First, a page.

How BJP War Room Soldiers Keep Rajasthan Netas from Falling Into 'Media Traps'
A team of researchers at the media centre tells BJP spokespersons and panelists on how to say and what to say on air, and if someone fumbles, they're advised corrective measures.
Princess Diya Kumari's private residence has been re-purposed as BJP media centre for Rajasthan Assembly elections (News18.com/Manas Mitul)
Jaipur: From the outside, 16, Sawai Pratap Singh Road in Civil Lines area of Jaipur, looks like an important address. The location (just across the street from Raj Bhavan), the high red walls, and the plaque that reads 'His Highness Maharaja of Jaipur Household' are dead giveaways. But one wouldn't know just how important, even if they walked inside.
It is because Princess Diya Kumari's private residence repurposed as the BJP media centre for Rajasthan Assembly elections doesn't give away much. The sprawling green compound is quiet and homey; inviting, even. Nobody will stop you and ask your business when you enter. In fact, pigeons, parakeets and peacocks are a more common sight than people at the compound. Unless there is a party press conference on the day, you would hardly see any one walking around.
But from the insides of the pale bungalow at the heart of this silent garden, BJP is fighting the state elections. This is the party's media centre. This is where the narrative is set, agenda of the day decided and then meticulously executed on television news channels and newspapers.
This is where a team of people monitor eight news channels, 16 hours a day; analyse positive and negative coverage; and devise ways to maximise the former and minimise the latter. This is where, starting 6 am, every newspaper inch is devoured and 'harmful' coverage is marked down to be countered later. BJP's state election media strategy begins here.
The media centre at the residence of princess Kumari, the daughter of the last Maharaja of Jaipur and also a BJP Legislator from Sawai Madhopur, came into shape just over a month ago. It was officially inaugurated on 21 October, but it had already started operations three days earlier.
"We watch all the prime time television debates," said Pramod Vashisht, co-head of media liaison. "And if they need any improvements, we do that." Vashisht arrives at the media centre at 9 am and stays till 9 pm. He serves as the link between the party and the media. He ensures BJP is getting enough column inches in dailies. He makes sure BJP spokespersons are getting ample airtime. Vashisht and his team also monitor those inches and airtime. They check how much of the coverage is 'positive' and how much of it is 'negative'.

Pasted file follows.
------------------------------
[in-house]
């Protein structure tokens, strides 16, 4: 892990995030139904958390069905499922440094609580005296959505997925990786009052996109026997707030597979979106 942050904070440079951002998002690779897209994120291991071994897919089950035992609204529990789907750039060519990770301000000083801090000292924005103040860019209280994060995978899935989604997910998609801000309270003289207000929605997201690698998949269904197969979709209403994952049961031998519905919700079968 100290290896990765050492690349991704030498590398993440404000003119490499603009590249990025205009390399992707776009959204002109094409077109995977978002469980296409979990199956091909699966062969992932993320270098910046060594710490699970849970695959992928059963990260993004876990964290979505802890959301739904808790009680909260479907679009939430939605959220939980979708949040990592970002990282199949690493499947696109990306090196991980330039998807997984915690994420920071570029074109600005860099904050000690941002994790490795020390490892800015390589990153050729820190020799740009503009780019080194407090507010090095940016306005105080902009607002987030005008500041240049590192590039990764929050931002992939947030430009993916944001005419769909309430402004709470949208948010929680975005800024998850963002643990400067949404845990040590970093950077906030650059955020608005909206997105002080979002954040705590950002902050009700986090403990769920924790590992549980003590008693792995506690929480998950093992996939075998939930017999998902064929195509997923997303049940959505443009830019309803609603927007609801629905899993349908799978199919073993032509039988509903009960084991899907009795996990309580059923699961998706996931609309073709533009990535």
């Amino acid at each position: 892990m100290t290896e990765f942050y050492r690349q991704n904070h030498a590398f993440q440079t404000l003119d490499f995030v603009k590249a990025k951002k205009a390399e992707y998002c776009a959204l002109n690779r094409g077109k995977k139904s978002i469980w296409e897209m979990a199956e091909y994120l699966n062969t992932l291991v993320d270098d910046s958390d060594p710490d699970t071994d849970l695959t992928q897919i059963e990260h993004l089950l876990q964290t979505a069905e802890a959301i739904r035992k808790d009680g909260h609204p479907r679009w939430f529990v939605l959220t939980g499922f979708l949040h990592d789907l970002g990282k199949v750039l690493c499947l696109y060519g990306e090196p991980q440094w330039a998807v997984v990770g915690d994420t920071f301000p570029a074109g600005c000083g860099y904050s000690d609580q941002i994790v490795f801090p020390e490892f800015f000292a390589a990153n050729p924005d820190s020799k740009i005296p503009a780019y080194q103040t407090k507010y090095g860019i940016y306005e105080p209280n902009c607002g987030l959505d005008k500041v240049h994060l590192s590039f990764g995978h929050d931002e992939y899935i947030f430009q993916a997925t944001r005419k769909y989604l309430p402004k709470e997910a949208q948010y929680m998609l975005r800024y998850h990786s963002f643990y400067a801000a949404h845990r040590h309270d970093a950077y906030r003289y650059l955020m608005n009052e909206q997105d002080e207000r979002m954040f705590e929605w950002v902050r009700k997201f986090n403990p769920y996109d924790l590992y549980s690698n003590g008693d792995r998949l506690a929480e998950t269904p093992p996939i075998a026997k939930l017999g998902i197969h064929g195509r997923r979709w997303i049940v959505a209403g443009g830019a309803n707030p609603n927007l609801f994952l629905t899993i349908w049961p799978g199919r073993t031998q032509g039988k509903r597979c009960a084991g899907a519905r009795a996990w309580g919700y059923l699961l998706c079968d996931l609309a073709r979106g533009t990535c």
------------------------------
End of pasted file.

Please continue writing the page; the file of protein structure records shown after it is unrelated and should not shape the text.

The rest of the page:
A team of researchers at the media centre provide all materials and data to BJP spokespersons and panelists going on air to talk about Rajasthan elections. What to say, how to say it and which topic to raise — all of it is relayed to the party representative. And if they fumble on air, or walk an undesirable line, Vashisht's team advises corrections to them the next day.
“This is our war room for media," says Yogesh Singh Sisodia. He heads the Ajmer division media duties. The media centre coordinates with all seven divisions of Rajasthan — Jaipur, Jodhpur, Bharatpur, Ajmer, Kota, Bikaner and Udaipur.
BJP has a media in-charge in each division, district and constituency. They report to the media centre in Jaipur and update activities of their regional candidates. The war room receives top-down briefings from his team about each division, district and assembly seat. It ensures the day's top news in papers reaches the top leaders.
Based on all the inputs, the day's strategy is finalised. Issues that will be raised later in the day on news channels are decided. By 11 am, all this information has already reached the leaders scheduled for appearances. "The party line is set early in the day and the TV debates that follow occur on that same line," says a party leader.
Later in the day, if an issue that casts an unfavourable light on the party, a press conference is held at the media centre to counter that narrative. Besides television and print, a morning discussion on the day's social media strategy also takes place. The social media team, however, is separate. But the media centre holds regular consultations and discussions with a representative to pre-empt the day's trends.
Vinay Katiyar, the BJP Rajasthan media in-charge is spearheading the media operations. He has been associated with the RSS since his childhood. He was the Rajasthan media in-charge during the 2013 assembly elections and the 2014 Lok Sabha polls in the state too.
"At that time, social media was not as active as it is today," Katiyar said. "But with increased use, there is misuse too," he added. The need for flags, banners and posters has been eliminated by social media, Katiyar says.
It is a battle of perception, especially now when politics is more polarised divisive than ever. How a party is seen in public eye could swing elections.
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